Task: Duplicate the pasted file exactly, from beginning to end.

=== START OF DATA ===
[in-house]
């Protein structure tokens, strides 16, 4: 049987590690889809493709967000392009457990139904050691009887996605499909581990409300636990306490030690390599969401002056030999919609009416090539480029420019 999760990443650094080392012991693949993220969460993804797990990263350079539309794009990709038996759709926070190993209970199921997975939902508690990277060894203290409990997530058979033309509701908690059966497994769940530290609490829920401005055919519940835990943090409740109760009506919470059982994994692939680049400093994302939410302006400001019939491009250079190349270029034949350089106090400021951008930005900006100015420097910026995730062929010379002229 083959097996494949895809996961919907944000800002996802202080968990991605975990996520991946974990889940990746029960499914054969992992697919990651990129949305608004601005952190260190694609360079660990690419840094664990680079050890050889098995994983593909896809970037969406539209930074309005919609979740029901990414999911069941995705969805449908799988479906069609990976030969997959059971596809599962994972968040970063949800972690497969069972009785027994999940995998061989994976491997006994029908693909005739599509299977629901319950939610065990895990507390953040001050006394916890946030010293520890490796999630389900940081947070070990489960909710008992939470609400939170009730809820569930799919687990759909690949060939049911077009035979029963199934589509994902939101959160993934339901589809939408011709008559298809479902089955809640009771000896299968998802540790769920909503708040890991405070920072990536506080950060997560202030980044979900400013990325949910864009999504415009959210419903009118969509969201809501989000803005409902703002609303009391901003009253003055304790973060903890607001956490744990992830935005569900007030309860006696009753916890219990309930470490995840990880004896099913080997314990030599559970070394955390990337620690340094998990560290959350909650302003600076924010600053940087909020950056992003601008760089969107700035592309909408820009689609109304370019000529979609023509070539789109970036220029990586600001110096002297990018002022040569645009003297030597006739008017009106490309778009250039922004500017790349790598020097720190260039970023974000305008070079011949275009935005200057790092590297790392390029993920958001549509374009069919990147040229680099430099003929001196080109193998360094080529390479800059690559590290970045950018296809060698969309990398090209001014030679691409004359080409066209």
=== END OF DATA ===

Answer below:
[in-house]
């Protein structure tokens, strides 16, 4: 049987590690889809493709967000392009457990139904050691009887996605499909581990409300636990306490030690390599969401002056030999919609009416090539480029420019 999760990443650094080392012991693949993220969460993804797990990263350079539309794009990709038996759709926070190993209970199921997975939902508690990277060894203290409990997530058979033309509701908690059966497994769940530290609490829920401005055919519940835990943090409740109760009506919470059982994994692939680049400093994302939410302006400001019939491009250079190349270029034949350089106090400021951008930005900006100015420097910026995730062929010379002229 083959097996494949895809996961919907944000800002996802202080968990991605975990996520991946974990889940990746029960499914054969992992697919990651990129949305608004601005952190260190694609360079660990690419840094664990680079050890050889098995994983593909896809970037969406539209930074309005919609979740029901990414999911069941995705969805449908799988479906069609990976030969997959059971596809599962994972968040970063949800972690497969069972009785027994999940995998061989994976491997006994029908693909005739599509299977629901319950939610065990895990507390953040001050006394916890946030010293520890490796999630389900940081947070070990489960909710008992939470609400939170009730809820569930799919687990759909690949060939049911077009035979029963199934589509994902939101959160993934339901589809939408011709008559298809479902089955809640009771000896299968998802540790769920909503708040890991405070920072990536506080950060997560202030980044979900400013990325949910864009999504415009959210419903009118969509969201809501989000803005409902703002609303009391901003009253003055304790973060903890607001956490744990992830935005569900007030309860006696009753916890219990309930470490995840990880004896099913080997314990030599559970070394955390990337620690340094998990560290959350909650302003600076924010600053940087909020950056992003601008760089969107700035592309909408820009689609109304370019000529979609023509070539789109970036220029990586600001110096002297990018002022040569645009003297030597006739008017009106490309778009250039922004500017790349790598020097720190260039970023974000305008070079011949275009935005200057790092590297790392390029993920958001549509374009069919990147040229680099430099003929001196080109193998360094080529390479800059690559590290970045950018296809060698969309990398090209001014030679691409004359080409066209």